Effects and symptoms of brain injury
Matthew Tuff | 05.03.2019
11.01.2018 Miranda Clarke
When someone has suffered major trauma it’s a very traumatic time for them and their family/friends. Most people are unaware of the treatment or other means of rehabilitation available to them; this is one of the main benefits of instructing a Solicitor specialising in major trauma claims to pursue a claim against the “at fault” insurer.
A Solicitor is able to meet with you and your family members and discuss your needs and how they can support you; this is the best way of assessing an injured persons needs. In addition, this will reduce the stress of a person having to fight for rehabilitation and allow them to concentrate on their recovery.
The NHS usually has long waiting lists and it’s not always adequate to meet all the rehabilitation needs of every injured person. The aim of a Solicitor is therefore to promote the use of early intervention for rehabilitation, so the injured person will make the best and quickest recovery.
Accessing rehabilitation will depend upon a number of factors, including the extent of your injury, whether your opponent is insured to fund rehabilitation, and whether they will accept responsibility.
Whilst it is possible for the injured person’s solicitor to approach the insurer for a general interim payment to fund rehabilitation, it is often more advantageous to the injured person to access The Rehabilitation Code 2015 (the “Code”) which will be the focus of this article.
The purpose of the Code is to provide a framework for personal injury claims within which the injured person’s legal representatives and the “at fault” insurer’s can work together.
The injured person’s solicitor must identify whether they would benefit from early intervention, rehabilitation and medical treatment; the duty is ongoing throughout the case but is most important in the early stages. There are 10 markers referred to in the Code which should be taken into consideration when assessing the need for rehabilitation:
2. Pre-existing physical psycho-social co-morbidities
3. Return to work/ education issues
4. Dependants living at home
5. Geographic location
6. Mental Capacity
7. Activities of daily living in the short term and long term
8. Realistic goals, aspirations, attainments
9. Fatalities / those who witness major incidence of trauma within the same accident
10. Length of time post-accident
The Code states the need for rehab must be assessed by an independent case manager. The parties should try and agree an appropriate case manager who will carry out an assessment of the injured person and provide an INA (Independent Needs Assessment) report. In most cases a case manager is a Registered Nurse, Physiotherapist or Occupational Therapist with many years experience of working in the area of the persons injury. For example, you would expect an injured person who has suffered a brain injury to be assessed by a case manager with extensive experience of working with those who have lived with brain injury.
If responsibility is disputed/ undecided, the Code allows the injured party to access rehabilitation at the early stages, which are most crucial. The Code also ensures the injured person receives rehabilitation without the need to refund the Insurer if a responsibility decision is made against them.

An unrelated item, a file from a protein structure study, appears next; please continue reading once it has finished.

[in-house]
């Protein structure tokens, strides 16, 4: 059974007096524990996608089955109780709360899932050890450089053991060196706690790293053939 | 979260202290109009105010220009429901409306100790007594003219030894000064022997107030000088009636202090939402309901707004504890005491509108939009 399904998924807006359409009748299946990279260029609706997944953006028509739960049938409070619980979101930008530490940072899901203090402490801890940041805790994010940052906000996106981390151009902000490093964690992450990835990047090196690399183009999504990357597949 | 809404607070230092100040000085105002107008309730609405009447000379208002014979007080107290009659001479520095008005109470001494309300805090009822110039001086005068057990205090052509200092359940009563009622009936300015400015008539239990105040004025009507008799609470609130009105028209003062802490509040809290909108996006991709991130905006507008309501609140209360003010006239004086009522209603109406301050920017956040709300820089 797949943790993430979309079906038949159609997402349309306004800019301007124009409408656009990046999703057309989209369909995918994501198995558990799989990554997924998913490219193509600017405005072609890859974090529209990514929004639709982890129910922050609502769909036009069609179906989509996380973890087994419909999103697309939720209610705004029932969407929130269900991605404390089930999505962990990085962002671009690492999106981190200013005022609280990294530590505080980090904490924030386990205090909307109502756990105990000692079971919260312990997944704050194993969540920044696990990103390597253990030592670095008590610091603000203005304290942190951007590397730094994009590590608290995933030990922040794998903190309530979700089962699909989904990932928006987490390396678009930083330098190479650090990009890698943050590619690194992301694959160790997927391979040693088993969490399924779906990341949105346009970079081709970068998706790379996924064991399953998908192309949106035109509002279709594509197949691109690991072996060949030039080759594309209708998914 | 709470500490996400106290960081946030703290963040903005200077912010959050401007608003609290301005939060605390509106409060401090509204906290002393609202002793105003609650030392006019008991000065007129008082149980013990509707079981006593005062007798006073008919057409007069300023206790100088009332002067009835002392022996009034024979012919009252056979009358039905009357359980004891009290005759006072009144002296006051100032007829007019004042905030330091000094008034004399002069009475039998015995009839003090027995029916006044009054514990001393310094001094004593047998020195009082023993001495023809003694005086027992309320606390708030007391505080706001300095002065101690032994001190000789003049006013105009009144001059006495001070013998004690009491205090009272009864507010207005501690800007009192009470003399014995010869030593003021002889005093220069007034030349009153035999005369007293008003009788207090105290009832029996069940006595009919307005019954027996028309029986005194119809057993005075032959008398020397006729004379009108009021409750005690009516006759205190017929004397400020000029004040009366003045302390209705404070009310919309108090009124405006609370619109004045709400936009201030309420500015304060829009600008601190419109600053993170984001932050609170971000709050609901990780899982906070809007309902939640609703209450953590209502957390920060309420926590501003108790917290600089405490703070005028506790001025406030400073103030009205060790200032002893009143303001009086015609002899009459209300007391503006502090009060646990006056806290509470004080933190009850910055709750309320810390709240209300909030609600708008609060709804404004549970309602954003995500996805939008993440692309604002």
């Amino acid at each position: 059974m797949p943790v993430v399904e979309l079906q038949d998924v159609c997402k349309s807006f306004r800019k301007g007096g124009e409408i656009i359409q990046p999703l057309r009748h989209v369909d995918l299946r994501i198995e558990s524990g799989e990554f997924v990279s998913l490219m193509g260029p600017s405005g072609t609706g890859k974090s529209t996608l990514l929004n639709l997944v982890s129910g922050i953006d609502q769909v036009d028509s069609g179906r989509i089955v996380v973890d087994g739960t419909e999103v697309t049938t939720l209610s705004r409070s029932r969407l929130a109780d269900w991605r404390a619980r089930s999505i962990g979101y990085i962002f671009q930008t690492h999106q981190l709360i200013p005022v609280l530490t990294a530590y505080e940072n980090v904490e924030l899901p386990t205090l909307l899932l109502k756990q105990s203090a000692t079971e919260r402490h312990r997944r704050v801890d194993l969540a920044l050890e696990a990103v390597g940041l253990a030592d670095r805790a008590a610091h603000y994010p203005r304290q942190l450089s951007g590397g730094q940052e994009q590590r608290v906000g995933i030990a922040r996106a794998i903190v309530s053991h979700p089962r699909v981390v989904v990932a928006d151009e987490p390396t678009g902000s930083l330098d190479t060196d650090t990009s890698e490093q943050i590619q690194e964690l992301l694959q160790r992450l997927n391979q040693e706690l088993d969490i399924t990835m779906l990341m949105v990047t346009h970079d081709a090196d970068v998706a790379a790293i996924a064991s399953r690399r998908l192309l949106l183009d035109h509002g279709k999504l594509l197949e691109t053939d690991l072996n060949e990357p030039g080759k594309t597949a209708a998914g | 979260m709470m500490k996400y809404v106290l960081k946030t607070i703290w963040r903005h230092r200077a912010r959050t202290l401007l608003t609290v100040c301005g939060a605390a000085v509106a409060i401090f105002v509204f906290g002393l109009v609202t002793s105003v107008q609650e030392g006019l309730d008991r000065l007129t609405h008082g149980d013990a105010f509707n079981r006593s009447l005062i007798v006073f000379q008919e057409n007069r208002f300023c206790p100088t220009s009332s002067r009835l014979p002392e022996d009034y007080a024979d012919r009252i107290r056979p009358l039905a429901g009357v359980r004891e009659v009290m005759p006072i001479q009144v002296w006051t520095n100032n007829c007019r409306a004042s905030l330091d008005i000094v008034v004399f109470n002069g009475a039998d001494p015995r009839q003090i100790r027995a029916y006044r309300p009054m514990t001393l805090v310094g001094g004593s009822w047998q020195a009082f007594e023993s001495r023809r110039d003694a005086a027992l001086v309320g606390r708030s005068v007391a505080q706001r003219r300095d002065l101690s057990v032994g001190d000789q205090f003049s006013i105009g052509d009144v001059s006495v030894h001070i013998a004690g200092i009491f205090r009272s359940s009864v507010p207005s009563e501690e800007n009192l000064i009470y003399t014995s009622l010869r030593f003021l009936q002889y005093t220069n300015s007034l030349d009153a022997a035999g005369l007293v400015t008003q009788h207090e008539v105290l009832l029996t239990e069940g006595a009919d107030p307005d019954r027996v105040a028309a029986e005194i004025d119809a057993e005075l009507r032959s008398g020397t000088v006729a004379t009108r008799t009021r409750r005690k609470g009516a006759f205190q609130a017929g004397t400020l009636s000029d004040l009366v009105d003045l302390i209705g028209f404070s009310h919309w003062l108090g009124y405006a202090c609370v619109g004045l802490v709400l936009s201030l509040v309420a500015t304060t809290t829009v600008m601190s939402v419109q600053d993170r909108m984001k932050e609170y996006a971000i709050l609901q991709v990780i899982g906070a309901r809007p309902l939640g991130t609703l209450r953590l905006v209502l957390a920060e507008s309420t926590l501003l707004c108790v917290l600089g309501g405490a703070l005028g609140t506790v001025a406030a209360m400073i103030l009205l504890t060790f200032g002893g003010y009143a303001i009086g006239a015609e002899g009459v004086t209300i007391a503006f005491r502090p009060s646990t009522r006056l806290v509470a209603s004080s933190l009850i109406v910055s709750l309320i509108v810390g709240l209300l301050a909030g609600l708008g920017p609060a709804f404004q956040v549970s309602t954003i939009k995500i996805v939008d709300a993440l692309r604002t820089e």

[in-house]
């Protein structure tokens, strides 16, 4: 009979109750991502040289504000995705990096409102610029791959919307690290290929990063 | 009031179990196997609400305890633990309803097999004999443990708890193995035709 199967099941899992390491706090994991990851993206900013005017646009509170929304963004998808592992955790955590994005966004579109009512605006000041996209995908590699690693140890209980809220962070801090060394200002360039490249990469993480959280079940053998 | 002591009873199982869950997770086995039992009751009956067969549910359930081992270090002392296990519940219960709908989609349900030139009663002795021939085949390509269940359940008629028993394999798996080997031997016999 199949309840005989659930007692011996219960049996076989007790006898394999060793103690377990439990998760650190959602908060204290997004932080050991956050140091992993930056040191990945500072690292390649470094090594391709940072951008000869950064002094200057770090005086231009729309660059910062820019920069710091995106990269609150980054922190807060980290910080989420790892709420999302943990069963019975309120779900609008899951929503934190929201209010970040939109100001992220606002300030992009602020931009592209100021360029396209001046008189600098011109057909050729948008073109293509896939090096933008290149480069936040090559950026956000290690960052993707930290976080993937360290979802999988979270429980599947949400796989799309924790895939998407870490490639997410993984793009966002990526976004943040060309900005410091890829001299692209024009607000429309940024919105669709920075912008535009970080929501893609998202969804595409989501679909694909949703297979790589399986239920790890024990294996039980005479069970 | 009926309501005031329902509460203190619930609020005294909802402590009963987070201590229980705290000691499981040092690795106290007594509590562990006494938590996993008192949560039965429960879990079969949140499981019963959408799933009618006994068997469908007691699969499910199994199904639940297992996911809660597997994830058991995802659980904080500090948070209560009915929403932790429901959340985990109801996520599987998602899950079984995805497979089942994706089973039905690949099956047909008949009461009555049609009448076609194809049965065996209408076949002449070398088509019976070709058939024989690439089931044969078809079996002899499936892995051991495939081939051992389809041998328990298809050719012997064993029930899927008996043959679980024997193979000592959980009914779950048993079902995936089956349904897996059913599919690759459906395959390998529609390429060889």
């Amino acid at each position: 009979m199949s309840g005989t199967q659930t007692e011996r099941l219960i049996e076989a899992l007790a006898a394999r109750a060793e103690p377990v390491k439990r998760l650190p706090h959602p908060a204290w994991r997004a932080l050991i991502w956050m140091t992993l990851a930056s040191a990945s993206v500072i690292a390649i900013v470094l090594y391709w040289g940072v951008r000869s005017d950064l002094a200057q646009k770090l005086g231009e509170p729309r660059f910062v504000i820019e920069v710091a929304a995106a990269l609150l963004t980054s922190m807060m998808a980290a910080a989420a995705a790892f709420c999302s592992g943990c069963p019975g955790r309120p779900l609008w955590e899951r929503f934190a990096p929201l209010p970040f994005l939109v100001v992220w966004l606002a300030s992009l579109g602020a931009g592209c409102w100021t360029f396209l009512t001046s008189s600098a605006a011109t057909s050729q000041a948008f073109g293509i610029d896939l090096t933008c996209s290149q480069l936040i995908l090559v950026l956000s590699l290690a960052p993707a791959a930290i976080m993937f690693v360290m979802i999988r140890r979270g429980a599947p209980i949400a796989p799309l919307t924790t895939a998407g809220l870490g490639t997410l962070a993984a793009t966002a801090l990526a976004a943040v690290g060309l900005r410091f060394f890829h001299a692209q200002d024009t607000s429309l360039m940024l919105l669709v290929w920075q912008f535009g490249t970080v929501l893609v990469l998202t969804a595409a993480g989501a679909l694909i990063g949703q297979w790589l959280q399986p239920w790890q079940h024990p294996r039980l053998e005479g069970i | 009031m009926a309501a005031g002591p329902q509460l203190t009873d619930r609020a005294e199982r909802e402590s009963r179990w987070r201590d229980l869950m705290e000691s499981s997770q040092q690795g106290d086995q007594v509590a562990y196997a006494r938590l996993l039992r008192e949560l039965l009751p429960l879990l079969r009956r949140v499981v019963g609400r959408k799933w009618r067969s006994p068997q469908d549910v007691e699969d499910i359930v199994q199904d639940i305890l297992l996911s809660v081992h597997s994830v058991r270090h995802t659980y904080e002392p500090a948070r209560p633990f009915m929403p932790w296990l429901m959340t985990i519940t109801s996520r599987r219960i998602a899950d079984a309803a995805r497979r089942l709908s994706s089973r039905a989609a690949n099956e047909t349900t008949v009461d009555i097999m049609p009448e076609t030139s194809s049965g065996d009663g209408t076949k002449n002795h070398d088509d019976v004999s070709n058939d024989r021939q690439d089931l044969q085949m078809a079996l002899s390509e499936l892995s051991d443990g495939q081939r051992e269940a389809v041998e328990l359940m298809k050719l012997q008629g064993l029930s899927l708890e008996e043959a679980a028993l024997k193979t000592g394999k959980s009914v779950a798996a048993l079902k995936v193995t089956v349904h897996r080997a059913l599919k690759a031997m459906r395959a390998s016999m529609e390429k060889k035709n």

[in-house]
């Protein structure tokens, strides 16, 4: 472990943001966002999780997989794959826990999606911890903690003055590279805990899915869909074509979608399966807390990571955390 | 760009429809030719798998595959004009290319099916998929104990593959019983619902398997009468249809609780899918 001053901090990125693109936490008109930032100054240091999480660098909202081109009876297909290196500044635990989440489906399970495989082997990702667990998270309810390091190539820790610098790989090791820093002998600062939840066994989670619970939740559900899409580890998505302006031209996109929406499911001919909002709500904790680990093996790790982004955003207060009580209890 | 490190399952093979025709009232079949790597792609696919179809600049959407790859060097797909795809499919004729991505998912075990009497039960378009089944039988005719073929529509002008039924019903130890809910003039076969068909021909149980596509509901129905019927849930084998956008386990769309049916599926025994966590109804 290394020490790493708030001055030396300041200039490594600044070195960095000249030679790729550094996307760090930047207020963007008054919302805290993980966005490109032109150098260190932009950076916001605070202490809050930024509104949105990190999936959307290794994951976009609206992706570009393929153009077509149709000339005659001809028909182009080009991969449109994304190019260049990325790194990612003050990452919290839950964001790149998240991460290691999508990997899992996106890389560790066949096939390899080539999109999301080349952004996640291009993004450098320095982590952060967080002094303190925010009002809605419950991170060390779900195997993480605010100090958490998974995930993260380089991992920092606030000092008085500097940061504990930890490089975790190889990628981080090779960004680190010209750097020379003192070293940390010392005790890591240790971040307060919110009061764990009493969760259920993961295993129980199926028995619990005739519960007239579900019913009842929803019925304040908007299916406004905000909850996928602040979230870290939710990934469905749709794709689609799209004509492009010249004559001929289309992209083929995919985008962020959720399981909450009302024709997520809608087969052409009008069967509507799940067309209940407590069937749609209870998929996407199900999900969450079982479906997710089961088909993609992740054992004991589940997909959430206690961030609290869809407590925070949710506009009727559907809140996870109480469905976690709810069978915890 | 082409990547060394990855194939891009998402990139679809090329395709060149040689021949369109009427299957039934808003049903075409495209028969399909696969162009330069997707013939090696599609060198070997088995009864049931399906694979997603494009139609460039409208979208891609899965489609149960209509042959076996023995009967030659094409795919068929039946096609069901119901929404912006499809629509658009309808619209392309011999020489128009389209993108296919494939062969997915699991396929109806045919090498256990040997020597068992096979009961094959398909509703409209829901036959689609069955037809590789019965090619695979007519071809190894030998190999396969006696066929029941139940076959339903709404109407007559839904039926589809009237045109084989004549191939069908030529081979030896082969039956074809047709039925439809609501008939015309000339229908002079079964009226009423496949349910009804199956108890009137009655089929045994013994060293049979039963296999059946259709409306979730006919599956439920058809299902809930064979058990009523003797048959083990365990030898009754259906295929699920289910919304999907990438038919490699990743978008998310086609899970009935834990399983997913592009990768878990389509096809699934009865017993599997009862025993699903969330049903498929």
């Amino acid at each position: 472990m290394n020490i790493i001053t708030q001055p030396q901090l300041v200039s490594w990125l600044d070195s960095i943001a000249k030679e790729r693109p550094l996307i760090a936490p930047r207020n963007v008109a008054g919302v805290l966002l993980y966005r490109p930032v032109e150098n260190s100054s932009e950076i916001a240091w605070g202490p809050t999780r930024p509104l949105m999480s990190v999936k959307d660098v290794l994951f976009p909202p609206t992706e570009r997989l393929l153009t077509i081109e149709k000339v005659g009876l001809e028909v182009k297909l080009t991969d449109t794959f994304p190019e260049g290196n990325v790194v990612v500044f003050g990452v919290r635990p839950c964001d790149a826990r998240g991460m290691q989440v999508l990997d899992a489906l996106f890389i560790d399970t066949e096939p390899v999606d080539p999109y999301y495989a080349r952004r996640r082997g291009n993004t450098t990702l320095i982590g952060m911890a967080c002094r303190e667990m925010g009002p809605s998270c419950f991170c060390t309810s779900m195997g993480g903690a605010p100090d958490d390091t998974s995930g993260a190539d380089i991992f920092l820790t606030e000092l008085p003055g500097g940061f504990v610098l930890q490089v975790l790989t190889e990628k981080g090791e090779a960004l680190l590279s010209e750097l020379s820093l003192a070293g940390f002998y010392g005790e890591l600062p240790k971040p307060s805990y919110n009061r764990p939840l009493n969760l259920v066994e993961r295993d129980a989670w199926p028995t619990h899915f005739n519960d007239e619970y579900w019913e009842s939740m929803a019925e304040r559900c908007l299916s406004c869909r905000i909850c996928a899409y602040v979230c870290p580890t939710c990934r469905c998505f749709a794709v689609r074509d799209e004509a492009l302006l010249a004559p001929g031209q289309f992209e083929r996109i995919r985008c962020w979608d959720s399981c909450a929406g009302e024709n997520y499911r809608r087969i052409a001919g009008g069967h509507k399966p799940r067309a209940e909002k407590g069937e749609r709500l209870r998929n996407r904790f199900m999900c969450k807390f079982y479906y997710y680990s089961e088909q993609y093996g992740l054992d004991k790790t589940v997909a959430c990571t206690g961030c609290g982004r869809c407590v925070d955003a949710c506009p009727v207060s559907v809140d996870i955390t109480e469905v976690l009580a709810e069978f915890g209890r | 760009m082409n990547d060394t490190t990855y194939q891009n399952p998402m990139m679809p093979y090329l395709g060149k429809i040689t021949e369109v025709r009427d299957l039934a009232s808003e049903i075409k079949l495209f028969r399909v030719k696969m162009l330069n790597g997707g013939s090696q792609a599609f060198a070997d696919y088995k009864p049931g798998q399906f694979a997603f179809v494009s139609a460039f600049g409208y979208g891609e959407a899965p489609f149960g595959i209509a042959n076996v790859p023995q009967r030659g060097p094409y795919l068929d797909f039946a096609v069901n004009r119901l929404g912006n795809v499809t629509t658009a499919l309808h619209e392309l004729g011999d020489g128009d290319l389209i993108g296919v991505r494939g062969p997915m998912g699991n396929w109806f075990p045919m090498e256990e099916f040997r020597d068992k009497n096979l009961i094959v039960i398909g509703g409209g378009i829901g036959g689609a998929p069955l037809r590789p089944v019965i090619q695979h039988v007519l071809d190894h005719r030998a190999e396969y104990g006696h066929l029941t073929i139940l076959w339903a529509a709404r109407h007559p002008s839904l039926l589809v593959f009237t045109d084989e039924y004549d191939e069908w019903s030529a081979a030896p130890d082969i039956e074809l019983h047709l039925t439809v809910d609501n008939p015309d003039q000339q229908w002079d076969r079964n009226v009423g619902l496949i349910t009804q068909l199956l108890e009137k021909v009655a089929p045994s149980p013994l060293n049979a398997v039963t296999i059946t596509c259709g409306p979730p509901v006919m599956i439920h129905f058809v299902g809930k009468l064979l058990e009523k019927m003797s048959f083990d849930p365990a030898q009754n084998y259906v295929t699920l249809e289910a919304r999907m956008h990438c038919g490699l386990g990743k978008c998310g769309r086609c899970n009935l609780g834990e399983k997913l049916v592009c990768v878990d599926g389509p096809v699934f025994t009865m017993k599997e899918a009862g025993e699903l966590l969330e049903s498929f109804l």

The main focus is to ensure the injured person is placed at the centre of everything which is done to ensure the best outcome is achieved.
A passenger, aged 23, is involved in a road traffic collision, suffering major trauma including a mild brain injury, fractured spine, fractured shoulder, fractured wrist and fractured hand. The passenger had emergency treatment at an NHS Hospital and was then discharged home. The passenger’s solicitor secured from the “at fault” insurer funding under the Rehabilitation Code 2015 for the passenger to have private surgery, physiotherapy, adaptations to their home, equipment, counselling, and supported return to work.
The passenger had not been wearing a seatbelt. The expert medical evidence in the litigation was that the passenger would have suffered less serious injury had a seatbelt been worn because the passenger’s upper body would have been braced against the seat instead of left to fall forward into the dashboard where most of the injury was sustained. The passenger is at risk of having her final award of compensation reduced by 15% to reflect contributory negligence for failing to wear a seatbelt [as per Froome –v- Butcher 1976]. However, because the insurer has funded the rehabilitation under the Code they cannot recover any money from the injured person relating to the agreed rehabilitation. This would be a very important outcome for the passenger.
Rehabilitation is a crucial outcome for making an insurance claim if you have suffered major trauma through no fault of your own and, therefore, the choice of the solicitor handling your claim is an important one.
Miranda Clarke is a Paralegal at Moore Blatch LLP who are a leading UK firm of solicitors specialising in accessing rehabilitation for those who have suffered major trauma. Moore Blatch LLP is the winner of the Rehabilitation First 2017 award for client service.